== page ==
The perceived tumble from lawyer to perfume spritz girl was too much for me to handle. My poor, fragile ego couldn’t deal with the shame, the disgrace, the loss of face, and so I turned down the job. What happened next? Well, pride goeth before the fall, as they say. I don’t mind admitting that I spent another six months or so broke and in a minor funk. I lost touch with my yoga practice, sat in front of the TV for days at a time, and had nothing to show for the time off but a pile of bills and a few extra pounds. In the end, I took another lawyering job out of necessity and spent another five or six years figuring out what I already knew—that I wanted more from my life than financial security and an impressive title.

In hindsight, the perfume spritz incident was a stark lesson in something Master Patanjali calls egoism (asmita). In book II, sutra 3 of the Yoga Sutras, he says egoism is one of the five major obstacles to true happiness and freedom. The others are ignorance of who we really are (avidya), excessive craving (raga), excessive aversion (dvesha), and fear of death (abhinivesah). He implies in this list that our ignorance of who we really are causes us to over-identify with our ego selves and that misidentification causes us to chase our selfish, petty desires, on the one hand, and cower from anything that challenges our ego identities on the other hand, especially the death of the body.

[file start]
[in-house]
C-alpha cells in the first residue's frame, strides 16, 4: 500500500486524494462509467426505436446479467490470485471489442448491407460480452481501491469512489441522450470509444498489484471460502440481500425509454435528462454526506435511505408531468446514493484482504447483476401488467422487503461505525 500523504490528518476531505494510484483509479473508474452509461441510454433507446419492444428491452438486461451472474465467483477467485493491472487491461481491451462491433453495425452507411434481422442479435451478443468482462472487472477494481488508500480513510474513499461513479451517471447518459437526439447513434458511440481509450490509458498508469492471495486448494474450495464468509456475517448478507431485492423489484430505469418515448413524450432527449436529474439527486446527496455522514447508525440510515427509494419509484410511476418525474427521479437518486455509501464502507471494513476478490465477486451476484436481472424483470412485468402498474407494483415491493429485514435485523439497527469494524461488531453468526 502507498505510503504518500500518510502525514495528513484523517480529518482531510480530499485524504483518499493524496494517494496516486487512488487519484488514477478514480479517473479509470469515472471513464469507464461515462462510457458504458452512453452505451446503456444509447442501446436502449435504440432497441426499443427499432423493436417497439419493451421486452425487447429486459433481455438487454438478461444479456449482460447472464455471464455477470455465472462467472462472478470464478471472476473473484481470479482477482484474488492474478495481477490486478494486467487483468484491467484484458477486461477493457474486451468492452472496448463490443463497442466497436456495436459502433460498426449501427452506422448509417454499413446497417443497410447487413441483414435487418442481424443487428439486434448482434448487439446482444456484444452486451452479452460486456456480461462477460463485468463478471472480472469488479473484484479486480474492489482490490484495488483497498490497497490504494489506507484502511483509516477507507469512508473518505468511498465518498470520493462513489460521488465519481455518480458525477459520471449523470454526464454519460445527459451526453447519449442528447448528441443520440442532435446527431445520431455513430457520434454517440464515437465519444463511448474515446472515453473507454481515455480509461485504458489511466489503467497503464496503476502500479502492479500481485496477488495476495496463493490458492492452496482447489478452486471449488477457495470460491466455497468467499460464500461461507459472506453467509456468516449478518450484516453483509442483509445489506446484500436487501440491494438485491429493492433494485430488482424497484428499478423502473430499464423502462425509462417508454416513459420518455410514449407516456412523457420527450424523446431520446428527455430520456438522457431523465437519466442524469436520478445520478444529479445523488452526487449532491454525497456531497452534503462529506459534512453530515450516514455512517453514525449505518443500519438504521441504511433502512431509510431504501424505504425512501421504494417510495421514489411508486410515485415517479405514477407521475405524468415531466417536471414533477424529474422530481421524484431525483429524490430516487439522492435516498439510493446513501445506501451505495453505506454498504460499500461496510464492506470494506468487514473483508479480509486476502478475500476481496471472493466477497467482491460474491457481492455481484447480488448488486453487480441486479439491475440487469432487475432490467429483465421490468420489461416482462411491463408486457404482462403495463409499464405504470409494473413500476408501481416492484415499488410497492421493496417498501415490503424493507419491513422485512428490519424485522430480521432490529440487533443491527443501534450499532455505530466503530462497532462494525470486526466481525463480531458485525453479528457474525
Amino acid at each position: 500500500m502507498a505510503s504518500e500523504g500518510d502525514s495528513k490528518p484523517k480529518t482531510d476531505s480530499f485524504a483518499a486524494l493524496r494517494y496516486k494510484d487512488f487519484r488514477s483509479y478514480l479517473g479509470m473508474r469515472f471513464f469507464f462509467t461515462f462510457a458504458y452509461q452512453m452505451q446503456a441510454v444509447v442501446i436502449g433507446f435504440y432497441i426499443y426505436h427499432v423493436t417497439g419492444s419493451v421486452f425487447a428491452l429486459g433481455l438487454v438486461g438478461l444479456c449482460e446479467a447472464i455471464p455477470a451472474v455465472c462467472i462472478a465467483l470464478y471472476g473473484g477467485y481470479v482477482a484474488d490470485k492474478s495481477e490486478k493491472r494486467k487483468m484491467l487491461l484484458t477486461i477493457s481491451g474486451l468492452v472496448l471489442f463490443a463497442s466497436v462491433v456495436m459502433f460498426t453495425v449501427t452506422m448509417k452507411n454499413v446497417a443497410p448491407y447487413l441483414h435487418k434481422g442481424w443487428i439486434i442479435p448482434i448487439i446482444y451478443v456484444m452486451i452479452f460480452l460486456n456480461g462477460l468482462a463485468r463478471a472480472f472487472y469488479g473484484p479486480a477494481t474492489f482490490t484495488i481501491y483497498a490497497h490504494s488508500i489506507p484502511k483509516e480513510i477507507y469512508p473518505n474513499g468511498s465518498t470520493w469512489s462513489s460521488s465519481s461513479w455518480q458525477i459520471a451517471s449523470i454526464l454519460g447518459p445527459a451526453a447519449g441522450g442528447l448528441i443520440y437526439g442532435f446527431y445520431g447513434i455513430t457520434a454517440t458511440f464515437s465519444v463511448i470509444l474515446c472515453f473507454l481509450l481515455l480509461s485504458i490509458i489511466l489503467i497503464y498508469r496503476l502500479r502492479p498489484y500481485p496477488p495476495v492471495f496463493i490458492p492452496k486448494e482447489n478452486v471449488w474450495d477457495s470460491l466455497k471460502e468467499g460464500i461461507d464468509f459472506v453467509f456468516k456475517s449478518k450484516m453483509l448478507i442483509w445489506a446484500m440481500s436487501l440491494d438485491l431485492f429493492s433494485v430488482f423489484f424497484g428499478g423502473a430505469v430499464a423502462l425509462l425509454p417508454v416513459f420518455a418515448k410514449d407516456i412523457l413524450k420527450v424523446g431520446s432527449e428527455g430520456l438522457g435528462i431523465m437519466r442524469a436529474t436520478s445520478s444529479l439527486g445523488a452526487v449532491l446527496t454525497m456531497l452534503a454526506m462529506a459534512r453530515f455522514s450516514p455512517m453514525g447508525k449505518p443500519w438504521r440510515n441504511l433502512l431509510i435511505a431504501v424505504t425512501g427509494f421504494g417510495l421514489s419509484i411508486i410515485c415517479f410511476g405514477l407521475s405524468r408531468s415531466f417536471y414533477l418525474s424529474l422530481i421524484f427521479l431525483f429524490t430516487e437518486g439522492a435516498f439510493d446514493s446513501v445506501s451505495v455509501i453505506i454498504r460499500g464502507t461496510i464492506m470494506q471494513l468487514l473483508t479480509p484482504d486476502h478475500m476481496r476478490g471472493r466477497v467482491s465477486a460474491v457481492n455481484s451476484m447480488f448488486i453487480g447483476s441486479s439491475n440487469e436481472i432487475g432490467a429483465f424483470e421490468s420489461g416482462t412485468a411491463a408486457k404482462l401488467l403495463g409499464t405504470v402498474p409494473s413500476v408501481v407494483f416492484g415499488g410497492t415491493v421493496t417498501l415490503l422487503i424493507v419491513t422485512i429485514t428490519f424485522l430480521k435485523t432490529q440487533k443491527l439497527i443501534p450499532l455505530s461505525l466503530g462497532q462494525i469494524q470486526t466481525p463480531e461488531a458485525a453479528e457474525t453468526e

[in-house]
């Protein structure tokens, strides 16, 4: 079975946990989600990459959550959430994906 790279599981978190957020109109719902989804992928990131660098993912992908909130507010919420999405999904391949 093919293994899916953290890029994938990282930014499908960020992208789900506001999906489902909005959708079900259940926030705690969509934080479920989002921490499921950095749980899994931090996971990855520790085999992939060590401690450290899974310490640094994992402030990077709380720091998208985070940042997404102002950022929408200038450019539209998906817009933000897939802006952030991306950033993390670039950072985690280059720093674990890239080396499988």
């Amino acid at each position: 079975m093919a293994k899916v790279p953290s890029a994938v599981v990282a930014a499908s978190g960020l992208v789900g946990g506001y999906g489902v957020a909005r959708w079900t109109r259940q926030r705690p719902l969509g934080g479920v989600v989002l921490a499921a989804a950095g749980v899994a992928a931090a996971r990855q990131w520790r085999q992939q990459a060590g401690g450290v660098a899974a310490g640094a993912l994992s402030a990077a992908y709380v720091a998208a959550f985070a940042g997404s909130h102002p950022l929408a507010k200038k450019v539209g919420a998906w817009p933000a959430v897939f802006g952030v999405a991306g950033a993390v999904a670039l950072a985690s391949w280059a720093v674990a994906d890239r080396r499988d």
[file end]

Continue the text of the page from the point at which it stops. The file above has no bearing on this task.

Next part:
One of my teachers says we spend the first part of our lives acquiring our ego identities and the remainder of our lives defending them at any cost—even when it hurts us and the people we love. Does this mean we should abandon our egos and adopt an egoless existence? Good luck—that’s like asking the mind to stop thinking—it’s next to impossible. As yogis, it’s incumbent upon us to cultivate beautiful, graceful egos, in the same way we build strong, flexible bodies and elevated minds. Let’s make our egos our allies, rather than our enemies, and use them to assist our movement towards greater happiness and freedom. And don’t forget that when push comes to shove, you are not your mind, you are not your body and you are so, so much more than your job.